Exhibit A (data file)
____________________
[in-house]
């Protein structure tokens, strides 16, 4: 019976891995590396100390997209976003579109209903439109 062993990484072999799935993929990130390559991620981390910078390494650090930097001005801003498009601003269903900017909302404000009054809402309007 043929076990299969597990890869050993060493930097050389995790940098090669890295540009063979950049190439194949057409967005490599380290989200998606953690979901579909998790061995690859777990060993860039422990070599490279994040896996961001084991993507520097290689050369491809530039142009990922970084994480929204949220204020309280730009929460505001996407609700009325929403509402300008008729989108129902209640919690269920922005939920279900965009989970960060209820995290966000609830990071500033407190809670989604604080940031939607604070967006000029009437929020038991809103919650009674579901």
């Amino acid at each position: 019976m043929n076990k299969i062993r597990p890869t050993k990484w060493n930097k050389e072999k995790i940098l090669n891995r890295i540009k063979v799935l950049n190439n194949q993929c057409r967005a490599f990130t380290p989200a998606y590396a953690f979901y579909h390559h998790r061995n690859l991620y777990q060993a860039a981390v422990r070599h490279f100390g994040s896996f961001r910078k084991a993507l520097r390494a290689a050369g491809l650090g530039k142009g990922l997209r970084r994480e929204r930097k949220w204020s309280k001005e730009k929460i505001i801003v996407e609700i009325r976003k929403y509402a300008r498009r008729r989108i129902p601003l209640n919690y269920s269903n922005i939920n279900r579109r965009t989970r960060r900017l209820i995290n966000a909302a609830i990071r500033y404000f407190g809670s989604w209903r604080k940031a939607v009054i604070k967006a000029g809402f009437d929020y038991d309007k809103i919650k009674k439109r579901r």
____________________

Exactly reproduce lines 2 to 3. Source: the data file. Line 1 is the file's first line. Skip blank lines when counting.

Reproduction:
């Protein structure tokens, strides 16, 4: 019976891995590396100390997209976003579109209903439109 062993990484072999799935993929990130390559991620981390910078390494650090930097001005801003498009601003269903900017909302404000009054809402309007 043929076990299969597990890869050993060493930097050389995790940098090669890295540009063979950049190439194949057409967005490599380290989200998606953690979901579909998790061995690859777990060993860039422990070599490279994040896996961001084991993507520097290689050369491809530039142009990922970084994480929204949220204020309280730009929460505001996407609700009325929403509402300008008729989108129902209640919690269920922005939920279900965009989970960060209820995290966000609830990071500033407190809670989604604080940031939607604070967006000029009437929020038991809103919650009674579901």
């Amino acid at each position: 019976m043929n076990k299969i062993r597990p890869t050993k990484w060493n930097k050389e072999k995790i940098l090669n891995r890295i540009k063979v799935l950049n190439n194949q993929c057409r967005a490599f990130t380290p989200a998606y590396a953690f979901y579909h390559h998790r061995n690859l991620y777990q060993a860039a981390v422990r070599h490279f100390g994040s896996f961001r910078k084991a993507l520097r390494a290689a050369g491809l650090g530039k142009g990922l997209r970084r994480e929204r930097k949220w204020s309280k001005e730009k929460i505001i801003v996407e609700i009325r976003k929403y509402a300008r498009r008729r989108i129902p601003l209640n919690y269920s269903n922005i939920n279900r579109r965009t989970r960060r900017l209820i995290n966000a909302a609830i990071r500033y404000f407190g809670s989604w209903r604080k940031a939607v009054i604070k967006a000029g809402f009437d929020y038991d309007k809103i919650k009674k439109r579901r």